At least 33 civilians were killed in Khartoum on Thursday, including 23 in air force bombings of a neighborhood in the southeast of the capital, a committee of pro-lawyers reported overnight Thursday into Friday. -Democracy.
• Also read: War in Sudan: A “catastrophe” awaits 24 million children.
The committee announced Thursday that 10 civilians were killed by artillery fire on the southern outskirts of Khartoum, the capital of Sudan, which has been torn since April 15 by a war for power between two rival generals in that African country.
The conflict, pitting the army under the command of General Abdel Fattah al-Burhane against the paramilitaries of General Mohamed Hamdane Daglo's Rapid Support Forces (FSR), has left more than 12,000 dead, according to an estimate by the NGO Site and Survey Project Event data management of armed conflicts (Acled).
The war has also displaced more than seven million people, according to the United Nations. Among them are “3.5 million children,” Mandeep O'Brien, director of the United Nations Children's Fund (UNICEF) in Sudan, told AFP.
“The conflict in Sudan seriously jeopardizes the health and well-being of 24 million children and therefore the future of the country, with serious consequences for the entire region,” Ms O'Brien added in an interview with AFP.
On Thursday in Khartoum, “23 civilians were killed and many seriously injured in an air strike on the Soba district (…),” said the legal committee.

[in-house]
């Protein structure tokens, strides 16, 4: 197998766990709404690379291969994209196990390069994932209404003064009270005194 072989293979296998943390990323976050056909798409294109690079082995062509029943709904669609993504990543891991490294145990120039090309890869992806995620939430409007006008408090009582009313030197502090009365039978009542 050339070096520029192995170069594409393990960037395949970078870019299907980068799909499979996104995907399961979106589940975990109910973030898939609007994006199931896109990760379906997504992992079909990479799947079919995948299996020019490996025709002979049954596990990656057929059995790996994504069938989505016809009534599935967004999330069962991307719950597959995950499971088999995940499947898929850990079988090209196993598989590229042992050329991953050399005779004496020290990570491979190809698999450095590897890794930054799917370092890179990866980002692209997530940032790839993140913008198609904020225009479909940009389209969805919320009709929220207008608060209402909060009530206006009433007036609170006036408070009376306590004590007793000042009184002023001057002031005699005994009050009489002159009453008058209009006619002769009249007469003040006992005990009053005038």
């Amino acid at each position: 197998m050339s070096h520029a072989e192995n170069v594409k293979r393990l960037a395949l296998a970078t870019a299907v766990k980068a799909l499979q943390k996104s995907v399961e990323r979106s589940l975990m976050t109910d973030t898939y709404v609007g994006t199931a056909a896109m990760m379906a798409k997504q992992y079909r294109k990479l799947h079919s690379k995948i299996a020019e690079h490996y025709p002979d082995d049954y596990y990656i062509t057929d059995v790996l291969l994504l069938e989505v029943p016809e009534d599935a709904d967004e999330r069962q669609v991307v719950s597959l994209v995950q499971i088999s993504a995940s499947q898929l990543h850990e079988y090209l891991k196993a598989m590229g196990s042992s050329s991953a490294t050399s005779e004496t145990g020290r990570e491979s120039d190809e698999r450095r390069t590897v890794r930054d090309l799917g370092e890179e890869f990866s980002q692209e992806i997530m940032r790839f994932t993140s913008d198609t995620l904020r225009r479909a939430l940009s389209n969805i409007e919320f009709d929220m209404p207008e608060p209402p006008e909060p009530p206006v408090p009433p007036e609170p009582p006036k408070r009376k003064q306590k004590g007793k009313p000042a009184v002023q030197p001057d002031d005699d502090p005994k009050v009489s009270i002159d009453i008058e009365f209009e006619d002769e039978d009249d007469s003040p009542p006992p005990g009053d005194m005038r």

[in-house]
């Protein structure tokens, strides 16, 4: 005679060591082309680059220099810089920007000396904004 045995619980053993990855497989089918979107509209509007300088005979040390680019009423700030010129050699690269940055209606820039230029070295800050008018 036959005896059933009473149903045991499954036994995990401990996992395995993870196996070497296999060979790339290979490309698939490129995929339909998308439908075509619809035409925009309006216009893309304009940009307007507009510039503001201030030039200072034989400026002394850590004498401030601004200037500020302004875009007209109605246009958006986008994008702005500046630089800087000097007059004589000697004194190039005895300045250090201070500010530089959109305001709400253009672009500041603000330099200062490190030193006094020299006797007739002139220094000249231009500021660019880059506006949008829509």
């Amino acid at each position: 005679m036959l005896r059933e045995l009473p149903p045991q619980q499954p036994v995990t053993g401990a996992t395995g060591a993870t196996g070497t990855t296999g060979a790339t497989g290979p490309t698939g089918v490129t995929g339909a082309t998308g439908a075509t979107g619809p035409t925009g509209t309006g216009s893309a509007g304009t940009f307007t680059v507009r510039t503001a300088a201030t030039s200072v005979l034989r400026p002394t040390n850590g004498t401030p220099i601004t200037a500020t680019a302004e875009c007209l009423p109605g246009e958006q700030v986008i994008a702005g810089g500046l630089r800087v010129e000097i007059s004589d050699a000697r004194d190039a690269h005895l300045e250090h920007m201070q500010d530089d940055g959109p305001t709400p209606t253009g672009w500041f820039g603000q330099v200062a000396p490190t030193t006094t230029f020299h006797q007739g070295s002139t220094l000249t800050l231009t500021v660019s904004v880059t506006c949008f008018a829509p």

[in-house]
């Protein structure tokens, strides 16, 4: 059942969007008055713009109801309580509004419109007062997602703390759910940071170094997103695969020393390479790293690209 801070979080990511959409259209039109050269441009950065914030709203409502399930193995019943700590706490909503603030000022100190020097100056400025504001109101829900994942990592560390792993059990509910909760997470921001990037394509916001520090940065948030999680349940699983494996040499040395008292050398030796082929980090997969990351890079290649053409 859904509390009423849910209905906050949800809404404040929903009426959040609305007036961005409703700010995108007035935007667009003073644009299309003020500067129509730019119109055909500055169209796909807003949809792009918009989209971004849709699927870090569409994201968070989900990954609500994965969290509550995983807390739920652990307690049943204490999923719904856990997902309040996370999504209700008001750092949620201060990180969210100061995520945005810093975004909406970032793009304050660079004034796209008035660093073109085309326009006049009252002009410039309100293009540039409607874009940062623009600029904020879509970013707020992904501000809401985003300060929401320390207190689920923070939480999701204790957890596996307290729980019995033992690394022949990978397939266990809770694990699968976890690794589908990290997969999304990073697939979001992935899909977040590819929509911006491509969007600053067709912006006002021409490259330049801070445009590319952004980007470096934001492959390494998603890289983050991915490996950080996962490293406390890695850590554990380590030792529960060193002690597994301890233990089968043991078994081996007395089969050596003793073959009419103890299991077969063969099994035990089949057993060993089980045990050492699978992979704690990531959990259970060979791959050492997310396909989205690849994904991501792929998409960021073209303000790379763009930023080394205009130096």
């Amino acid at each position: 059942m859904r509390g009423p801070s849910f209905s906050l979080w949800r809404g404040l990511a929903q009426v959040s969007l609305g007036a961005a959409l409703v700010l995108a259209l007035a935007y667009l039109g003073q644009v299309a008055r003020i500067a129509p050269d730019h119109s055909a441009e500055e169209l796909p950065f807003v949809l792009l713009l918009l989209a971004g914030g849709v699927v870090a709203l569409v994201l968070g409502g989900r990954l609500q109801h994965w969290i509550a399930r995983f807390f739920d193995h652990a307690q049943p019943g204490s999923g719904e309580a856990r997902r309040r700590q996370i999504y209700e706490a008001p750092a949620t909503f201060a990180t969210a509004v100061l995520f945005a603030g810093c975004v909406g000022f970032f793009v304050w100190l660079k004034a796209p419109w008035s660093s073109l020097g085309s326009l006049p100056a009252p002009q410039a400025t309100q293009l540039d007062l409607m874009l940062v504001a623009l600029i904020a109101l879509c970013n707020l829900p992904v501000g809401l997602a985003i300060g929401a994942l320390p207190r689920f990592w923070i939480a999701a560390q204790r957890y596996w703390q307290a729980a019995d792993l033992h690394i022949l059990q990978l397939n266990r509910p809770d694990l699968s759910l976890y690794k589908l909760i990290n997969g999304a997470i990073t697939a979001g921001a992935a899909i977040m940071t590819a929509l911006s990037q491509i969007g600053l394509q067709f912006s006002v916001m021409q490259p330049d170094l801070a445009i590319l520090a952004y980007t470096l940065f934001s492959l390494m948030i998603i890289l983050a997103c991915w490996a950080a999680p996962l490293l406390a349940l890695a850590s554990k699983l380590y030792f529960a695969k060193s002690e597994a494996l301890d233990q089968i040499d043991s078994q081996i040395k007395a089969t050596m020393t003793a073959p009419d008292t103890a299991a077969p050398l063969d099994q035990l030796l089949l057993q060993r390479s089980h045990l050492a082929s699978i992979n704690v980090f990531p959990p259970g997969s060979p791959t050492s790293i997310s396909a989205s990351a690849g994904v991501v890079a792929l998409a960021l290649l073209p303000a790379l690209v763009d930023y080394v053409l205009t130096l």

In Khartoum's southern belt, “ten civilians were killed in artillery firefights in a residential neighborhood and the local market,” the local “Resistance Committee,” a neighborhood organization that manages mutual aid between residents, reported Thursday.
Diplomatic efforts to negotiate peace in Sudan, particularly by the USA, Saudi Arabia and more recently the East African regional bloc Igad, have so far failed.
In a report on Thursday, the NGO Human Rights Watch denounced the “massive violations” of civil rights in Sudan by the two rival generals and castigated the “impunity” that has led to “repeated cycles of violence” in that country for two decades.
Before their confrontation, Generals Burhane and Daglo had joined forces to stage a coup in October 2021 and oust civil society representatives from power, ending a two-year democratic transition.
Having been unable to gain an advantage since the start of the war, both camps hesitate, but neither has any intention of making any concessions at the negotiating table.
On the ground, however, paramilitaries appear to have been taking control of new areas across the country for months against weak resistance from the army.